Franco M. Impellizzeri, Aldo Sassi
Overtraining (OT) is defined as an imbalance between training stimulus and recovery so that performance is impaired despite continued training. Professional road-cycling is characterized by heavy training load and many days of competitions (from 100 to 120). Therefore, due to high psychological and physiological stress professional cyclists can be considered at high risk of overtraining (OT). Several studies have investigated the physiological and psychological alterations during OT. The aim of this study was to evaluate ACTH and Cortisol responses to exhaustive exercise in OT professional cyclists.
Eleven professional cyclists out of fifty-two were suspected of overtraining (OT) during two seasons due to persistent performance impairment (i.e. incapacity to end competitions) even after a period of rest or tapering. To confirm the OT state athletes had to show 1) an increased of Total Mood Disturbance Indices (TMD) determined from the Profile of Mood States, 2) a decreased time to exhaustion (TE) during a cycling test at an absolute costant workload of 5.4 W·Kg-1 compared to previous test, and 3) the absence of viral infections. Before and 5 min after the cycling test (conducted at 10.00 AM) blood samples were collected and ACTH and Cortisol concentrations were determined. All the athletes were retested when considered out of the OT conditions, corresponding to return to competitions with good performances.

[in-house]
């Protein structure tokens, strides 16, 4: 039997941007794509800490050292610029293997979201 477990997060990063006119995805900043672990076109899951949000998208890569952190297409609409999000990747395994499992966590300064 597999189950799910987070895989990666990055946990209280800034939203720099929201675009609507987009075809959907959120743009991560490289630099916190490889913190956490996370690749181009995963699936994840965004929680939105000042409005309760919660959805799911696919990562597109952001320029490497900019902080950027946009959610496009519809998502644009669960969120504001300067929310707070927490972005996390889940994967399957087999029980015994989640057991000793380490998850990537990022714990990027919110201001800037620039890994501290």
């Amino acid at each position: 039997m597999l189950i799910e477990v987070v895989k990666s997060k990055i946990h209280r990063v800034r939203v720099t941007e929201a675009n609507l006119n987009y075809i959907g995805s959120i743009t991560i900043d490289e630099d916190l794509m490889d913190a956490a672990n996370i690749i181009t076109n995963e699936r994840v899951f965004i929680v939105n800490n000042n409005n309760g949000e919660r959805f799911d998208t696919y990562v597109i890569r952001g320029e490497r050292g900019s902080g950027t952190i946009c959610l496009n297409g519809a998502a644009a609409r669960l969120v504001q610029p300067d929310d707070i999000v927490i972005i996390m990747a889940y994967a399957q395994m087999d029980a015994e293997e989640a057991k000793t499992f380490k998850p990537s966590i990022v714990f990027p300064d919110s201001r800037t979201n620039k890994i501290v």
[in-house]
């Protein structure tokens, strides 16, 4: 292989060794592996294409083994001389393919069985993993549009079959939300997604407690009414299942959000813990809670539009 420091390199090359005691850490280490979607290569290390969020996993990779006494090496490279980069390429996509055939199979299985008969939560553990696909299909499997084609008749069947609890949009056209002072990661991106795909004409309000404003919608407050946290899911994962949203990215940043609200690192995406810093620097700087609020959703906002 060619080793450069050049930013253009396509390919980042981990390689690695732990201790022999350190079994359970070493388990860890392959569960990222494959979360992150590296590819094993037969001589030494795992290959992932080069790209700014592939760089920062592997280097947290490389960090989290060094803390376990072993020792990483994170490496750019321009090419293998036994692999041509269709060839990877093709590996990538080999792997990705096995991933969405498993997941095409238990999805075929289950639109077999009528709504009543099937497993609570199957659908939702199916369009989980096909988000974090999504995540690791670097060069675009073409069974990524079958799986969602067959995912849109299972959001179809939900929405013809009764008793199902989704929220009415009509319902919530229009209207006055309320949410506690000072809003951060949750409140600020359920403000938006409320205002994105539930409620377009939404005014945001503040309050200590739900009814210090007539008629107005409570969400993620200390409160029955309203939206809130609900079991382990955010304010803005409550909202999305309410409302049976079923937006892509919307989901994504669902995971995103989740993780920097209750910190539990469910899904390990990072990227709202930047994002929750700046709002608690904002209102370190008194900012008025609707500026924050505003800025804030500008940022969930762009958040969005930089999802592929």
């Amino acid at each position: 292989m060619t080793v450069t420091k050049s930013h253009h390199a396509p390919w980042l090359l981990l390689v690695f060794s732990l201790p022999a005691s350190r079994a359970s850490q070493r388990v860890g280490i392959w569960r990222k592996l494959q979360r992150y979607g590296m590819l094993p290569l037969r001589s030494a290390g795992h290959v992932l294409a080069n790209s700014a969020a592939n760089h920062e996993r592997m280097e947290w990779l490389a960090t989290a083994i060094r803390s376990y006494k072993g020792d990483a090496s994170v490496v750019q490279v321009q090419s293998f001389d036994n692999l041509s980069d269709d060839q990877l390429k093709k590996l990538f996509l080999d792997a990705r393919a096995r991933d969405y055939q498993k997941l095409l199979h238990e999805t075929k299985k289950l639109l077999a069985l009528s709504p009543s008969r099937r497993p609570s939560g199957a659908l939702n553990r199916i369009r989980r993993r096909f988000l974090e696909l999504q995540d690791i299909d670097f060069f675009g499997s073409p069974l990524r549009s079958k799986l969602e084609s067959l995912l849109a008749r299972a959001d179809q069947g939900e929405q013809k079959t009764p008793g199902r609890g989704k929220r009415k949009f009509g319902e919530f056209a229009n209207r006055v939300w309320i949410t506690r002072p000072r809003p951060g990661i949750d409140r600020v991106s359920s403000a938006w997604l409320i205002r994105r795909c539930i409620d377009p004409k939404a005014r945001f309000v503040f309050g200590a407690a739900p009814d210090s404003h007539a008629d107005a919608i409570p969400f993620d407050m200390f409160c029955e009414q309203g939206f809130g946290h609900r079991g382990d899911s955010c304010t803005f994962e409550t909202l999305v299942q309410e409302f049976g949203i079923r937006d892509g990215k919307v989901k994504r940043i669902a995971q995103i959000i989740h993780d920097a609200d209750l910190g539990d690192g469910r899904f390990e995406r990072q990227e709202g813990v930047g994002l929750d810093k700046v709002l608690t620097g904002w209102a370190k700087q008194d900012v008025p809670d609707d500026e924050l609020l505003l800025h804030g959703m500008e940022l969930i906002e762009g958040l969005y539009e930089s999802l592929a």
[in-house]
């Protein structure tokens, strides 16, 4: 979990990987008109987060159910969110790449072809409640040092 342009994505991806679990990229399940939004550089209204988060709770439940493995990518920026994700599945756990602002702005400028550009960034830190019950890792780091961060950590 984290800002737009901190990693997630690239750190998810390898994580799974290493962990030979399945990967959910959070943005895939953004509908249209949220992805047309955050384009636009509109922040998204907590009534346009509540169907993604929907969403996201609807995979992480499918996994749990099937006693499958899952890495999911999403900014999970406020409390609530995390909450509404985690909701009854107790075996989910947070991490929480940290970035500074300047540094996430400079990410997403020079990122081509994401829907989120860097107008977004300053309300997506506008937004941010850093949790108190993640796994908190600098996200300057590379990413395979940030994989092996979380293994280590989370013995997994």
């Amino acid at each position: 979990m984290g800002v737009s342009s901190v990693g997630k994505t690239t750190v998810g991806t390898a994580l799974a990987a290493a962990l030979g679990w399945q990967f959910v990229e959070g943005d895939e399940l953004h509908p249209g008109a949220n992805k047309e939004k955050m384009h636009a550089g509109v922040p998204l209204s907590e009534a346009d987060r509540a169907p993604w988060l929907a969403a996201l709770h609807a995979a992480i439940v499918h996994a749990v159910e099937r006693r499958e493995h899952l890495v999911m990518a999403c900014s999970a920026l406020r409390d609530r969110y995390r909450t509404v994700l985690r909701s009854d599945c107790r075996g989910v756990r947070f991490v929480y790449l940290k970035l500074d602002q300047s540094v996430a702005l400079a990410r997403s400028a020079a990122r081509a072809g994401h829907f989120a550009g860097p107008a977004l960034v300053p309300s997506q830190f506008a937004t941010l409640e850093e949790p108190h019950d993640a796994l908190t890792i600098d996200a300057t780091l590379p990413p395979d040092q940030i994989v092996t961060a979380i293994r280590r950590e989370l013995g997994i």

To analyse TMD and TE corresponding to the period before, during and after OT, a one-way ANOVA for repeated measure were used.
The ACTH and Cortisol values during and after OT were analysed using paired t test. Significance was set at P<0.05. Seven cyclists (age 24.3 ± 4.0 yrs, height 177.3 ± 3.2 cm, body mass 68.1 ± 5.1 kg, VO2max 4.832 ± 0.326 l·min-1, % body fat 4.4 ± 1.6, maximum power 432.0 ± 33.1 W) out of eleven were considered OT (four showed viral infections). TE during OT was significantly lower (P<0.01) than before and after OT, whereas TMD was significantly (P<0.01) higher. ACTH and Cortisol concentrations were not different at rest. ACTH response after exhaustive exercise was blunted (P<0.05) whereas the lower Cortisol response was not significant.
The results of this study showed that OT professional cyclists had a diminished ACTH response after an exhaustive exercise as already showed by Urhausen et al. (1998) in OT endurance athletes, and by Odagiri et al. (1996) in “exhausted” triathletes after an ultraendurance event. We fail to detect a difference in the Cortisol response similarly to Odagiri (1996) but differently to Urhausen et al. (1998) who found a tendency to a lower Cortisol response . Failure to show a diminished Cortisol response in this study may be due to a too short sampling period (5 min after exercise).
Odagiri et al. (1996) Int J Sports Med 17: 325-331Urhausen et al. (1998). Med Sci Sports Exerc 30: 407-414